Right now I can’t seem to carve out enough time for exercise, for the first time in my life. I’m working full time with the two kids and even with a supportive hands-on husband, I can’t drag myself out of bed to go for a run when the baby’s still getting up twice a night.

    But reading this is lighting a fire under my butt! I really do need to start lifting weights and shoring up bone density and really eating better. I’ve always been pretty fit and healthy but having a baby at 41 has knocked me flat.

    • Myrtle says:

      You might try to start saying “I really WANT to” vs I need to. Most of us are better at finding time to do the things we want to do, vs the things we think we should do. xx

    • Mabs A'Mabbin says:

      I had my youngest at 40. He was terror on wheels, but he kept me laughing 24/7. By the time he was around 7, I heard my first, “Are you his grandmother?” I swallowed hard and laughed it off. But I kid you not, it hurt. I was always the one carded even into my 30s. I’m five feet and have forever looked like I was in my 20s. My hair was so thick and wavy and long, I never had to do anything to it but, “Bend and Snap.” My friends were jealous. I dealt with men’s attempts until about 44. Now. I’m a grandmother who isn’t a grandmother. I cried for a very long time, but it is what it is. I’m fluffy and gray and riddled with acute cynicism and acerbic wit. I’m Shirley McLaine!

  11. SJhere says:

    I want to go on record…that outfit she’s wearing is Ugly! Burn that ASAP.

  12. Myrtle says:

    58 here, ten pounds heavier than I was in my 40′s and learning to accept it, embrace it. Can’t run or do pushups anymore but hike, yoga and Chataranga, yes. The phrase “use it or lose it” takes on a deeper truth as I head into my 60s … and beyond. Someone mentioned sarcopenia up above and it’s real. Protein needs actually increase for that reason in older adults/seniors. But the biggest challenge, for many of us, is acceptance. Like Connie says, it WILL happen to me, too! P.S. Don’t hide yourself! Wear beautiful clothes, and colors. You won’t feel invisible…you’ll be an inspiration!

  13. Sunnyjyl says:

    Thank you for including Connie Britton in Celebitchy profiles. She is an actress I’ve been hoping you would cover more.

    • Ann says:

      I agree! I love her and I hope she gets tons of work for the rest of her life. I also think she is gorgeous and like, mesmerizing. She is aging beautifully. Reminds me of Julianne Moore a bit.

  14. Gottasayit. says:

    Been a lurker for a long time and just havd to chime in here. I have never heard so much fahooey. I am 48 and I feel great. I have my finances in order and 2 beautiful young kids. Yes I started the motherhood train when I was older. Did I have men running after me when I was younger. Yup. Do I now? Yup. Why ? Coz I have a great smile and an authentic twinkle in my eye. Am I worried if men aren’t coming after me? Nope. Older you get the more you realise they arent worth the work. I have chin hairs and mustache but I always did. I am meditteranean. In my older years the hairs get thicker so easier to see and eliminate. The baby hairs of youth hurt to pull !! And one last thing to Lindy ! Dont even !! You just had a baby ! Give urself a break ! Take some nice brisk walks once in a while and when that baby is 2 years old plus then find a gym with a great group of women and do cardio core classes for the social aspect AND the health benefit ! Or get a couple of gfs and do basic weights a few times a week. But make it social and give ur body a break to heal and have rest while you have a young one. Your body and mind needs it to be kind to urself. Not finding ways to add more to ur schedule ! My two cents !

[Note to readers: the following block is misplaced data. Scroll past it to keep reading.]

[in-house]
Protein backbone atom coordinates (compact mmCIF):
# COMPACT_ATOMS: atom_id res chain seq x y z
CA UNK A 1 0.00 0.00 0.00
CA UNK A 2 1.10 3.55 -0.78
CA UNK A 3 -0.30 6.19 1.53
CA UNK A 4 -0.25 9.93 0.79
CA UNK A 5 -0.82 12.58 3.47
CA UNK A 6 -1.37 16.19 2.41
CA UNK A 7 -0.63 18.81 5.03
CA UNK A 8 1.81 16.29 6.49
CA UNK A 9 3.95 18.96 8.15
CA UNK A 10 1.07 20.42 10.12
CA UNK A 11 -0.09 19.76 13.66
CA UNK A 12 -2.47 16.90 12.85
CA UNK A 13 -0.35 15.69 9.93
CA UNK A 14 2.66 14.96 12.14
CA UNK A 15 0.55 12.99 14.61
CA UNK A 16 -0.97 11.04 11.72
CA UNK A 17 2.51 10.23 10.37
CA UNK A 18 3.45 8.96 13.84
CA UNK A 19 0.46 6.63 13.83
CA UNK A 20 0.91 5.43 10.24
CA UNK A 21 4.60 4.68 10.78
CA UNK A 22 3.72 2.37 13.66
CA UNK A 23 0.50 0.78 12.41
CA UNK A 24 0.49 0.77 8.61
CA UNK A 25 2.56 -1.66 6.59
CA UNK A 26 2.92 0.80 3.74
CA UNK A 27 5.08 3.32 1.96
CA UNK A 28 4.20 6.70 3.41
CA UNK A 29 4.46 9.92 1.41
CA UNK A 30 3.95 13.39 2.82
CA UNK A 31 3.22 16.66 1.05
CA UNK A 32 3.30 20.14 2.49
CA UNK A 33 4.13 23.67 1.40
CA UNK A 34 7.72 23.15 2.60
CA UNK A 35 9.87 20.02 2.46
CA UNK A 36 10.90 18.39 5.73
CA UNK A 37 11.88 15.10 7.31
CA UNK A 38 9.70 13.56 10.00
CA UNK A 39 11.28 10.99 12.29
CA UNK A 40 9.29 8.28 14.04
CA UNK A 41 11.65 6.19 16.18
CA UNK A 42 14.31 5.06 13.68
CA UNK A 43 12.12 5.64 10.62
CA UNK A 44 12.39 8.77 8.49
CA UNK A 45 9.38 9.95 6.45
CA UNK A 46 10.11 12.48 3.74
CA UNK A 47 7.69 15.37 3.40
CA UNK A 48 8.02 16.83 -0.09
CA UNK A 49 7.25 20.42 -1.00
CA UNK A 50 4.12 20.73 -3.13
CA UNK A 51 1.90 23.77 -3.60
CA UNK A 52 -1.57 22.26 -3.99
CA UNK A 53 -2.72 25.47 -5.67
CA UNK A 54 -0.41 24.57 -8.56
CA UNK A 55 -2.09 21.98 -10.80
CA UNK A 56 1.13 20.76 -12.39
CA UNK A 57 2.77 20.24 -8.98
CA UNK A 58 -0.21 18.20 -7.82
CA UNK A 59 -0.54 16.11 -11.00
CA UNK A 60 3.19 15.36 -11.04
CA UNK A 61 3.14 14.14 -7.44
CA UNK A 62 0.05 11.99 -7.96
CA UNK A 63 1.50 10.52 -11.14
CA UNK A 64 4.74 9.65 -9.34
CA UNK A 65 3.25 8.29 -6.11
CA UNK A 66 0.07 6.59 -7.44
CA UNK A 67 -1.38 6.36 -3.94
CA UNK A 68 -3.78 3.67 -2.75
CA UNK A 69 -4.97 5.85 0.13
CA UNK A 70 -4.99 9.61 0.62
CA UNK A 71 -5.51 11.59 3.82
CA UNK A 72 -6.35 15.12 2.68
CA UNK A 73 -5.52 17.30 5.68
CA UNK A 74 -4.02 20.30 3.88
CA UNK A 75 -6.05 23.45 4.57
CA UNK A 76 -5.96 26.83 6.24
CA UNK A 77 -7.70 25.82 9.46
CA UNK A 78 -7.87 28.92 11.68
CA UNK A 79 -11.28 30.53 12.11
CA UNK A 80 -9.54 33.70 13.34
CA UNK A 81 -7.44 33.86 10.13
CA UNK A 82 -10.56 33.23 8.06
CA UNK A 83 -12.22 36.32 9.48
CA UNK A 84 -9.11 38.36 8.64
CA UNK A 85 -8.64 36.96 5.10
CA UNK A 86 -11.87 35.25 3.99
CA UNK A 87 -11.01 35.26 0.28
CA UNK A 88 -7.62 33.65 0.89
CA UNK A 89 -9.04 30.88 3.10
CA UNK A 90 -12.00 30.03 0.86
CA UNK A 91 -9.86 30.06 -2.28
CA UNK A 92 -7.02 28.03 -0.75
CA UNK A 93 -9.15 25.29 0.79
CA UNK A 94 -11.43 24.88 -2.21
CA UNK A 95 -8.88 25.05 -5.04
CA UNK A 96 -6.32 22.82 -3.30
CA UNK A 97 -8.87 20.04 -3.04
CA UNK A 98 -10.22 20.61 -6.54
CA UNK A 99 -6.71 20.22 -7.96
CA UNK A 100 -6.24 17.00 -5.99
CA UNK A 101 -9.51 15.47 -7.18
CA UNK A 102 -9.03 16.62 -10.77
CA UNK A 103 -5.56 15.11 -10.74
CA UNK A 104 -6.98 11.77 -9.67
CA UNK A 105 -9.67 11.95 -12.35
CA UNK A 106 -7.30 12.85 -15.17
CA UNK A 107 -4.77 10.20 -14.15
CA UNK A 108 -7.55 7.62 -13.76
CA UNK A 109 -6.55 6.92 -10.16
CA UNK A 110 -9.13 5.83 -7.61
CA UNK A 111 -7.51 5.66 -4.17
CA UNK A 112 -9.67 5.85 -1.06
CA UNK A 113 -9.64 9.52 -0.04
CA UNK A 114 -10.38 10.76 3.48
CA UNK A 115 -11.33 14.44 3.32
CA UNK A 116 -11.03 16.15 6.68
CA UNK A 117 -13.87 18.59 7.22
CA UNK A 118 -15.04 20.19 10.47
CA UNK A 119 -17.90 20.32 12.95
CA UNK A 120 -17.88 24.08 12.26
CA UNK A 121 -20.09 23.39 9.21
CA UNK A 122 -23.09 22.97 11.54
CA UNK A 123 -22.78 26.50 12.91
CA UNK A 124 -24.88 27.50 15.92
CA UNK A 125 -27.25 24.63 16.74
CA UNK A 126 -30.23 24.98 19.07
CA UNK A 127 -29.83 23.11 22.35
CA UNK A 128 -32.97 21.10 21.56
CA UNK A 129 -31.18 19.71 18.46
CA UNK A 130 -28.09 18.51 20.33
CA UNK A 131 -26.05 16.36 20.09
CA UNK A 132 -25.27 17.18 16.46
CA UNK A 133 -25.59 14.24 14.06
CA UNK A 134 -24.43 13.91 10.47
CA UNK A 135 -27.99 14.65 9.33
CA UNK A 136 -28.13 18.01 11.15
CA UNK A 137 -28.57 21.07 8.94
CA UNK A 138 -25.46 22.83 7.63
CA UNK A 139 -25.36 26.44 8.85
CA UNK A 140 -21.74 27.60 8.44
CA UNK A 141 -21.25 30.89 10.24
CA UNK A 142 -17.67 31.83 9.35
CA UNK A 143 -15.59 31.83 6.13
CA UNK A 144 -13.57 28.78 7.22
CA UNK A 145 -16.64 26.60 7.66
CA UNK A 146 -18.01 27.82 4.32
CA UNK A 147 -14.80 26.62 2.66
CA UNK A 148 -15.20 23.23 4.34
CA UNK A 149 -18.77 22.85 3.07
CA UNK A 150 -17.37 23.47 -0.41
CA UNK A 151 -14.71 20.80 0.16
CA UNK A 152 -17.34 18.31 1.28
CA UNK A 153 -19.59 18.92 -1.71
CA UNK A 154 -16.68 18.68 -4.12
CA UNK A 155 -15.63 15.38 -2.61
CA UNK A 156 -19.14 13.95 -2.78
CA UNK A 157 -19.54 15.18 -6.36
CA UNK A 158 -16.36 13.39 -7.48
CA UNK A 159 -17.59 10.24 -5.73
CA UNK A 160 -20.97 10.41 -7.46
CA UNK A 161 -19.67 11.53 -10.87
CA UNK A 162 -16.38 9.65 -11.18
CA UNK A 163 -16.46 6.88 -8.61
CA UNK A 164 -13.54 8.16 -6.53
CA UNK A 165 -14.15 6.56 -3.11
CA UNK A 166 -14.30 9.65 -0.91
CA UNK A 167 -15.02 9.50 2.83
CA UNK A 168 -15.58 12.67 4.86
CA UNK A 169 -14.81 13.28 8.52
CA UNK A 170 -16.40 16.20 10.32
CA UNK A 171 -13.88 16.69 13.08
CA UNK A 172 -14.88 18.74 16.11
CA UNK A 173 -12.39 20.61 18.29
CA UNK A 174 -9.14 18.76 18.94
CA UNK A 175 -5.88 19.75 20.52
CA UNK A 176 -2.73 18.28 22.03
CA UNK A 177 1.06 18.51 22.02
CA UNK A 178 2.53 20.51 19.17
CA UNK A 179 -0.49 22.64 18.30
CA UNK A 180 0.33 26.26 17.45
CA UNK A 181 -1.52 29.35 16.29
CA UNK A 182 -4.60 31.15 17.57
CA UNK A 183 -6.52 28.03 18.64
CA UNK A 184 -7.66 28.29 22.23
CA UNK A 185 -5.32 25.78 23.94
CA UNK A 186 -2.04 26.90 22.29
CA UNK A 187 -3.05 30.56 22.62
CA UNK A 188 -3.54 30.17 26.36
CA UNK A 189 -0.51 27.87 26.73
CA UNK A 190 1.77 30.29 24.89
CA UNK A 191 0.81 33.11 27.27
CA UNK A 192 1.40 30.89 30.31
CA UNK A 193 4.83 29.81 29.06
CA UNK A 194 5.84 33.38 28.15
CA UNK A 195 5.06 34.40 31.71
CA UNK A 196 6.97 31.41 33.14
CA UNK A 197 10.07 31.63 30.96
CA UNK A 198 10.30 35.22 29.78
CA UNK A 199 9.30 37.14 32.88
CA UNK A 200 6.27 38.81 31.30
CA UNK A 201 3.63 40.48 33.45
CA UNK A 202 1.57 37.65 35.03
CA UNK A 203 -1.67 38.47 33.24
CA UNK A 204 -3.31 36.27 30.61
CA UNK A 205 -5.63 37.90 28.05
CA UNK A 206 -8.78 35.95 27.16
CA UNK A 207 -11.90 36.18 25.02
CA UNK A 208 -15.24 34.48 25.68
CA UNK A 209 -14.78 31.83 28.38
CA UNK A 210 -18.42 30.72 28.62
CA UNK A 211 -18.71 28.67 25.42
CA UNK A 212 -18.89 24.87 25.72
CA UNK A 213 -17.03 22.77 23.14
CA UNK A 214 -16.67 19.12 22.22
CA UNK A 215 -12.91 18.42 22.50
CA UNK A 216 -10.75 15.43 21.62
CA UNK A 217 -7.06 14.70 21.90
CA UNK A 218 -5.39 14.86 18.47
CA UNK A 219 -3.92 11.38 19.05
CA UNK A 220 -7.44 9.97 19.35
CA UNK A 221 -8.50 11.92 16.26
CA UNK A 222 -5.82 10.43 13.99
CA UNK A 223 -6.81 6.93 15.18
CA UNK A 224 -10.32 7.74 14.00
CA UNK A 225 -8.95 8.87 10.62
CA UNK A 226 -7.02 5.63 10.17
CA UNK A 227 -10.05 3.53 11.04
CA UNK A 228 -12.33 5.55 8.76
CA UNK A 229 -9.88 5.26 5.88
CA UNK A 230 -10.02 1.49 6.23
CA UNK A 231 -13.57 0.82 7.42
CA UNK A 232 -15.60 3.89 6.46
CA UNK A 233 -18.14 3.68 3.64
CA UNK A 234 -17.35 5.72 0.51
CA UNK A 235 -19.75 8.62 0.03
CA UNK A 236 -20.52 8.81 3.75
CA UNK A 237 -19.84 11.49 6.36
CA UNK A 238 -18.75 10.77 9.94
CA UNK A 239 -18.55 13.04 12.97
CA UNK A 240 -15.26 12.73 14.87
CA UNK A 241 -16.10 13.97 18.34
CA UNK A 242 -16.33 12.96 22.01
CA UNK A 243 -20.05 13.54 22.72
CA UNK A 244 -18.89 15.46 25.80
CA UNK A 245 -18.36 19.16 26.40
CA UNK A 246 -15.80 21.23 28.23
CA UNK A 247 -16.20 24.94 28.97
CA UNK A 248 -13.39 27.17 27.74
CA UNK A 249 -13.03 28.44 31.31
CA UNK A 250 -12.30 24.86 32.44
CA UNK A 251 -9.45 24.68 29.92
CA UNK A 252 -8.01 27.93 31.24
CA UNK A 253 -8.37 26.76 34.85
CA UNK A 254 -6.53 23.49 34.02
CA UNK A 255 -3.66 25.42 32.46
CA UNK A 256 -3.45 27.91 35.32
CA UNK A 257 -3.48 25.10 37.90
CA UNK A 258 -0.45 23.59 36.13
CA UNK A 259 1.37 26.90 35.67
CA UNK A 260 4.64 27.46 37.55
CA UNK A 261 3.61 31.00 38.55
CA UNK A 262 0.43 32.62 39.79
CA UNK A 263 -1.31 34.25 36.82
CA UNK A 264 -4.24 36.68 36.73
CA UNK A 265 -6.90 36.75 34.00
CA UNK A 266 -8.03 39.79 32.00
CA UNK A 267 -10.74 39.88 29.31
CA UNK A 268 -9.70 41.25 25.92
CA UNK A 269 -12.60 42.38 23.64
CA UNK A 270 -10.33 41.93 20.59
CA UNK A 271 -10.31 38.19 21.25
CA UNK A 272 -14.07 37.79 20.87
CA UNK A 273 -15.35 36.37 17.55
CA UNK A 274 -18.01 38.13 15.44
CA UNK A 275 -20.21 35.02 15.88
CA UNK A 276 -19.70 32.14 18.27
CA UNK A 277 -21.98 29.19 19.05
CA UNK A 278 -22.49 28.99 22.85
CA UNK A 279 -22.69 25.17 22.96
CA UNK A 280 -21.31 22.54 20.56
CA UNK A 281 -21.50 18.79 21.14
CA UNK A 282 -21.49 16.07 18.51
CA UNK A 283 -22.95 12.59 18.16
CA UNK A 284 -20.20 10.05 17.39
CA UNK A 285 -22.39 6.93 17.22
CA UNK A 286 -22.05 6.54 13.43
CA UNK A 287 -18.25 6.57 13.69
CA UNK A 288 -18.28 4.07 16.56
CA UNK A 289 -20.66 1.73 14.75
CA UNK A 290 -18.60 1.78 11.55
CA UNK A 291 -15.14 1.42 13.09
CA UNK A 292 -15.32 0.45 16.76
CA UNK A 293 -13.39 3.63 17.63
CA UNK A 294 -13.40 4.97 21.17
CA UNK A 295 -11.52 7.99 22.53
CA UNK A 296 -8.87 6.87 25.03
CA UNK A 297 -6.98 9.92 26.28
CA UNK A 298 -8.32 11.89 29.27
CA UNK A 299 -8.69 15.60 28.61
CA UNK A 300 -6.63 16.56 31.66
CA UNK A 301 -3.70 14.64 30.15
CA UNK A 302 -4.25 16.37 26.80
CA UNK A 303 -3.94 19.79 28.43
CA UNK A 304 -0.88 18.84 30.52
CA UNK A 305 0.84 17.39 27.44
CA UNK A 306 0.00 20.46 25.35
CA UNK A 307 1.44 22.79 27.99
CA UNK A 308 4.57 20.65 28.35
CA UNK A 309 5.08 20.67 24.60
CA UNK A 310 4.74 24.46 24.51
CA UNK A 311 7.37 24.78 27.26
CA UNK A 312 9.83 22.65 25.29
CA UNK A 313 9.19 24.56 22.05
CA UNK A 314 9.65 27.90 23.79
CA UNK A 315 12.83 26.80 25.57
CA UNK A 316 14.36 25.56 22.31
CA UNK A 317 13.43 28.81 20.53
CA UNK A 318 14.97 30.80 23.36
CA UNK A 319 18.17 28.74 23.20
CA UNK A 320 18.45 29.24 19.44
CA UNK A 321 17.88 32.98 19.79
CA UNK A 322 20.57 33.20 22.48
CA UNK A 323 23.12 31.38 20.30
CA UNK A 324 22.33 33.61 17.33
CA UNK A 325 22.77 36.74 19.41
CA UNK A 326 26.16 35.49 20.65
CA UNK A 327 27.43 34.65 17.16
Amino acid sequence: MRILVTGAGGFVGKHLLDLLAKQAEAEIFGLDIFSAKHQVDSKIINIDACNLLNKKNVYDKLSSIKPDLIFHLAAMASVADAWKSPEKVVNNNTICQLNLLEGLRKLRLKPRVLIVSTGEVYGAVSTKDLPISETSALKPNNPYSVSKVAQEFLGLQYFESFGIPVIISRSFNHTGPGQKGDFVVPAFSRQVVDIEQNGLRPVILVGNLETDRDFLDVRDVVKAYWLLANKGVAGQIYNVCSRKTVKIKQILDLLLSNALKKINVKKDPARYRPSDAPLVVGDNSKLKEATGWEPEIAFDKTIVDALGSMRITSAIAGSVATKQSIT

• Lindy says:

      Thanks for the pep talk!! My husband is constantly telling me to be easier on myself. I think some of it is just the constant comparisons I do mentally because I had my kids so far apart. I bounced back much faster ten years ago (imagine that haha!).

      I think once I stop breastfeeding it’ll be easier for me to feel like I’m myself again.

      I love all you CBers–coming here is such a spirit-lifter!

    • Wisca says:

      Thank you for your wise words and saying it Gottasayit.!

  15. DenG says:

    My body will change as I get older? I’m 65 so it’s late to inform me now.

  16. Molly Fulton says:

    50s – yeah. Trying to make peace with it. That last photo she looks so much like Sarah Chalke!

  17. Valerie says:

    I hate the gym too, but I love working out. I haven’t set foot inside an actual gym in almost 8 years. Working out at home (if possible!) and getting outside is really the best way to do it. KInd of regret that I spent my 20s pushing myself to go to the Y and not really loving it, but that’s just how it was!

  18. Dizzy says:

    So true. I’m 52 and the old tricks and diets don’t work anymore. I have to very low calorie and low carb to lose weight. You can either give in and let it go or fight it. I’m still fighting

  19. Ellie says:

    Can someone please explain why all the headlines about women over the age of 40 have to be about aging or how they’re aging well? Is there nothing else interesting about them at that age or something? Jesus…